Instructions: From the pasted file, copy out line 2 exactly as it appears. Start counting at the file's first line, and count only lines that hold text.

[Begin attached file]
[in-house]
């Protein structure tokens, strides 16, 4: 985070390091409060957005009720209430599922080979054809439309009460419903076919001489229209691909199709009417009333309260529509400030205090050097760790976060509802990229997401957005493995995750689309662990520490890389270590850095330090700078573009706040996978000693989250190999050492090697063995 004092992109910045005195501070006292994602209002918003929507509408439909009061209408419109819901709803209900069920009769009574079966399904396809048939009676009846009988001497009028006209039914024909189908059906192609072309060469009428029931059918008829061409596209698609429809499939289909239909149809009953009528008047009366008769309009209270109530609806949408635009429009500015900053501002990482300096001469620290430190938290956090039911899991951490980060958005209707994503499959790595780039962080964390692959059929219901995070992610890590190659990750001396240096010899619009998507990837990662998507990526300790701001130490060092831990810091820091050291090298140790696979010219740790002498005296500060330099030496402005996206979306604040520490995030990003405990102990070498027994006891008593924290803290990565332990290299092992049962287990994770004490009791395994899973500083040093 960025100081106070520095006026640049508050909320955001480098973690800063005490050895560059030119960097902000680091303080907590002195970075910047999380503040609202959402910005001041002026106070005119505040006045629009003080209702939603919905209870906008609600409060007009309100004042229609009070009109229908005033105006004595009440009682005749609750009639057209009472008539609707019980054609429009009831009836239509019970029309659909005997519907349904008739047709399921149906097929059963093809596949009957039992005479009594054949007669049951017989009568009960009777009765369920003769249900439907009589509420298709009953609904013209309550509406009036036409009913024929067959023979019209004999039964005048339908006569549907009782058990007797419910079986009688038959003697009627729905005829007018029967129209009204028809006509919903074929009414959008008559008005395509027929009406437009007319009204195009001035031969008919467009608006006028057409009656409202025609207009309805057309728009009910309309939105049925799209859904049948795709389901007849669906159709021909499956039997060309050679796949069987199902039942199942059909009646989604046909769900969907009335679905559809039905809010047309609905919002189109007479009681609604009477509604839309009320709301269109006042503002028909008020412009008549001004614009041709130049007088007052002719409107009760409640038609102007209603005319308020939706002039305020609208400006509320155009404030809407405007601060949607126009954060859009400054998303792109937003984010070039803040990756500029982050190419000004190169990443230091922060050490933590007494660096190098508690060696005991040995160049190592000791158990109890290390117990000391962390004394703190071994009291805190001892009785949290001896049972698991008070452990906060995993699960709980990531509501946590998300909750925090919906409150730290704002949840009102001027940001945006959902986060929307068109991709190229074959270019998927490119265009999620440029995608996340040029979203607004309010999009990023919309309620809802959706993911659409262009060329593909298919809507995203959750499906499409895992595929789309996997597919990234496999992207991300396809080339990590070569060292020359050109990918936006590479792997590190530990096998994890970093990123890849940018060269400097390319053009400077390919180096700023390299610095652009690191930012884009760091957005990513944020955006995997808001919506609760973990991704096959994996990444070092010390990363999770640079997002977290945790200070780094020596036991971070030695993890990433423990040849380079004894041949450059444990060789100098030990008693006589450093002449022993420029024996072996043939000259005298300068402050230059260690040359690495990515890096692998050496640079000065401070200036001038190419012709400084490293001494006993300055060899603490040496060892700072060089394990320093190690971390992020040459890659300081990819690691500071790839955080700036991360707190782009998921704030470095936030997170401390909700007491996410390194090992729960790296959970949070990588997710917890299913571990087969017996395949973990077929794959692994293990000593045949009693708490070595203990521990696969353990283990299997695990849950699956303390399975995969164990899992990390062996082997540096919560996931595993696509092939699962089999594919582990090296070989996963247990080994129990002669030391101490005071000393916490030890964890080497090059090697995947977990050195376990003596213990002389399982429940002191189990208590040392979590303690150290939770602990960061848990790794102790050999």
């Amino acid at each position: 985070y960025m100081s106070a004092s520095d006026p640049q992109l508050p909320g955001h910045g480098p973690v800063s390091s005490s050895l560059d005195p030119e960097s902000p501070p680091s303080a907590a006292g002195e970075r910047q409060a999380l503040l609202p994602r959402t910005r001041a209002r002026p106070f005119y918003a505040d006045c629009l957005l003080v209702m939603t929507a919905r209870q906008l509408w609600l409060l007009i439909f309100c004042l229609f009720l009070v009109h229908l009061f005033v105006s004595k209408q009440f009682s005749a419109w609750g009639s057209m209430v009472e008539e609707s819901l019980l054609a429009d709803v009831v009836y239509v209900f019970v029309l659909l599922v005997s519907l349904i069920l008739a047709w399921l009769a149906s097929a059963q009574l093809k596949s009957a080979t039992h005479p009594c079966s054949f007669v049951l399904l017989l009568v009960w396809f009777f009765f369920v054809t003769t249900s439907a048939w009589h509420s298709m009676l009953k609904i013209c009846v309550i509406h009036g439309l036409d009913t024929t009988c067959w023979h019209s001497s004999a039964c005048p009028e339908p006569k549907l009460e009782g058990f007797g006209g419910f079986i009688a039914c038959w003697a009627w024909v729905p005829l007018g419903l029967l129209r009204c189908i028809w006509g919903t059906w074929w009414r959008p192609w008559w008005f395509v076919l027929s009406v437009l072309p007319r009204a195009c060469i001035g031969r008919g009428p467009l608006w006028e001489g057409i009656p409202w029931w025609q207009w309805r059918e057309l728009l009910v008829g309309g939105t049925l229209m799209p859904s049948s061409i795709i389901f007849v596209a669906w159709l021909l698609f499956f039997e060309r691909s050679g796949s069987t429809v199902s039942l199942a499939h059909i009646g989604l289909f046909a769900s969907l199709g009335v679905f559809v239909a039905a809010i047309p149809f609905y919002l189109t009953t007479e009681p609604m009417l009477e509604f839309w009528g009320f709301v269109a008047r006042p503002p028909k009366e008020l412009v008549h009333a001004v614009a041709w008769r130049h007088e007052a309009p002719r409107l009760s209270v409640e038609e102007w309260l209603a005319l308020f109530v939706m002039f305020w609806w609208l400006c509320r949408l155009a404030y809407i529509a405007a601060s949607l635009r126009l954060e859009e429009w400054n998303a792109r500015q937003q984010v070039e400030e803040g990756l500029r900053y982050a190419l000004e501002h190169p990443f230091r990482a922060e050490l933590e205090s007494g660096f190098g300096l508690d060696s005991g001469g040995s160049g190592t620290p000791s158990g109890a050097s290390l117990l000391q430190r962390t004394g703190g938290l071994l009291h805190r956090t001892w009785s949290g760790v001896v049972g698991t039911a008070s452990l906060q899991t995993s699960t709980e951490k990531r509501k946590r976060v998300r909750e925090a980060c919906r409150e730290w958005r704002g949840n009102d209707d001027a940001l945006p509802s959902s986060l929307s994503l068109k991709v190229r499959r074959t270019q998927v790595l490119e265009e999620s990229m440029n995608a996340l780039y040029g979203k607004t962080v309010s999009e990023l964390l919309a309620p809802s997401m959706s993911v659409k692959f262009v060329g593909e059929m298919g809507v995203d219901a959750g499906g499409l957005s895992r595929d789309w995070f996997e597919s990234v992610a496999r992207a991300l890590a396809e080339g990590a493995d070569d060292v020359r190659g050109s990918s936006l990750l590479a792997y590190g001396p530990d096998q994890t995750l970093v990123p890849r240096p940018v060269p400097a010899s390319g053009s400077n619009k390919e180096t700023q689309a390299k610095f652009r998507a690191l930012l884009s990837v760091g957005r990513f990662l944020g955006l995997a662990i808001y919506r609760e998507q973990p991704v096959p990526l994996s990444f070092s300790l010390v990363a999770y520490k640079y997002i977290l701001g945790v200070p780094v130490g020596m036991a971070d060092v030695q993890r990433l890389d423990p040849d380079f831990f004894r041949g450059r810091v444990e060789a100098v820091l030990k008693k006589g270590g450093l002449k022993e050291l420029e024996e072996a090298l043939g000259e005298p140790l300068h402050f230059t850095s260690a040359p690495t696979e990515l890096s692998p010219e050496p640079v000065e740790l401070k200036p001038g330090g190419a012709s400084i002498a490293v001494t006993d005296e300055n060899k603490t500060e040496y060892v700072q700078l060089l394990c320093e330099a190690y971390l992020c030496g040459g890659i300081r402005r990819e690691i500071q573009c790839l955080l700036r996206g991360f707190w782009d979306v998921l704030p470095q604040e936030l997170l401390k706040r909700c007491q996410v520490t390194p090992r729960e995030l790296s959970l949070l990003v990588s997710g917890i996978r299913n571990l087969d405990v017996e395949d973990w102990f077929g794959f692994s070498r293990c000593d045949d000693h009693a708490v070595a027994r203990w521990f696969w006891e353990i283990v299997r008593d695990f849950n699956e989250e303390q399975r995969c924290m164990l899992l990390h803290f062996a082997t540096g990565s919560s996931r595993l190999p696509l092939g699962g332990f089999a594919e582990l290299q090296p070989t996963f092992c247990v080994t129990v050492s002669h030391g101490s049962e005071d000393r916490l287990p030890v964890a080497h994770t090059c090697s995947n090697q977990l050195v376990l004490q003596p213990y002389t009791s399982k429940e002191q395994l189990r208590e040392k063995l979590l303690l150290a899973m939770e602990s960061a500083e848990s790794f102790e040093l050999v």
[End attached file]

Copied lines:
């Protein structure tokens, strides 16, 4: 985070390091409060957005009720209430599922080979054809439309009460419903076919001489229209691909199709009417009333309260529509400030205090050097760790976060509802990229997401957005493995995750689309662990520490890389270590850095330090700078573009706040996978000693989250190999050492090697063995 004092992109910045005195501070006292994602209002918003929507509408439909009061209408419109819901709803209900069920009769009574079966399904396809048939009676009846009988001497009028006209039914024909189908059906192609072309060469009428029931059918008829061409596209698609429809499939289909239909149809009953009528008047009366008769309009209270109530609806949408635009429009500015900053501002990482300096001469620290430190938290956090039911899991951490980060958005209707994503499959790595780039962080964390692959059929219901995070992610890590190659990750001396240096010899619009998507990837990662998507990526300790701001130490060092831990810091820091050291090298140790696979010219740790002498005296500060330099030496402005996206979306604040520490995030990003405990102990070498027994006891008593924290803290990565332990290299092992049962287990994770004490009791395994899973500083040093 960025100081106070520095006026640049508050909320955001480098973690800063005490050895560059030119960097902000680091303080907590002195970075910047999380503040609202959402910005001041002026106070005119505040006045629009003080209702939603919905209870906008609600409060007009309100004042229609009070009109229908005033105006004595009440009682005749609750009639057209009472008539609707019980054609429009009831009836239509019970029309659909005997519907349904008739047709399921149906097929059963093809596949009957039992005479009594054949007669049951017989009568009960009777009765369920003769249900439907009589509420298709009953609904013209309550509406009036036409009913024929067959023979019209004999039964005048339908006569549907009782058990007797419910079986009688038959003697009627729905005829007018029967129209009204028809006509919903074929009414959008008559008005395509027929009406437009007319009204195009001035031969008919467009608006006028057409009656409202025609207009309805057309728009009910309309939105049925799209859904049948795709389901007849669906159709021909499956039997060309050679796949069987199902039942199942059909009646989604046909769900969907009335679905559809039905809010047309609905919002189109007479009681609604009477509604839309009320709301269109006042503002028909008020412009008549001004614009041709130049007088007052002719409107009760409640038609102007209603005319308020939706002039305020609208400006509320155009404030809407405007601060949607126009954060859009400054998303792109937003984010070039803040990756500029982050190419000004190169990443230091922060050490933590007494660096190098508690060696005991040995160049190592000791158990109890290390117990000391962390004394703190071994009291805190001892009785949290001896049972698991008070452990906060995993699960709980990531509501946590998300909750925090919906409150730290704002949840009102001027940001945006959902986060929307068109991709190229074959270019998927490119265009999620440029995608996340040029979203607004309010999009990023919309309620809802959706993911659409262009060329593909298919809507995203959750499906499409895992595929789309996997597919990234496999992207991300396809080339990590070569060292020359050109990918936006590479792997590190530990096998994890970093990123890849940018060269400097390319053009400077390919180096700023390299610095652009690191930012884009760091957005990513944020955006995997808001919506609760973990991704096959994996990444070092010390990363999770640079997002977290945790200070780094020596036991971070030695993890990433423990040849380079004894041949450059444990060789100098030990008693006589450093002449022993420029024996072996043939000259005298300068402050230059260690040359690495990515890096692998050496640079000065401070200036001038190419012709400084490293001494006993300055060899603490040496060892700072060089394990320093190690971390992020040459890659300081990819690691500071790839955080700036991360707190782009998921704030470095936030997170401390909700007491996410390194090992729960790296959970949070990588997710917890299913571990087969017996395949973990077929794959692994293990000593045949009693708490070595203990521990696969353990283990299997695990849950699956303390399975995969164990899992990390062996082997540096919560996931595993696509092939699962089999594919582990090296070989996963247990080994129990002669030391101490005071000393916490030890964890080497090059090697995947977990050195376990003596213990002389399982429940002191189990208590040392979590303690150290939770602990960061848990790794102790050999």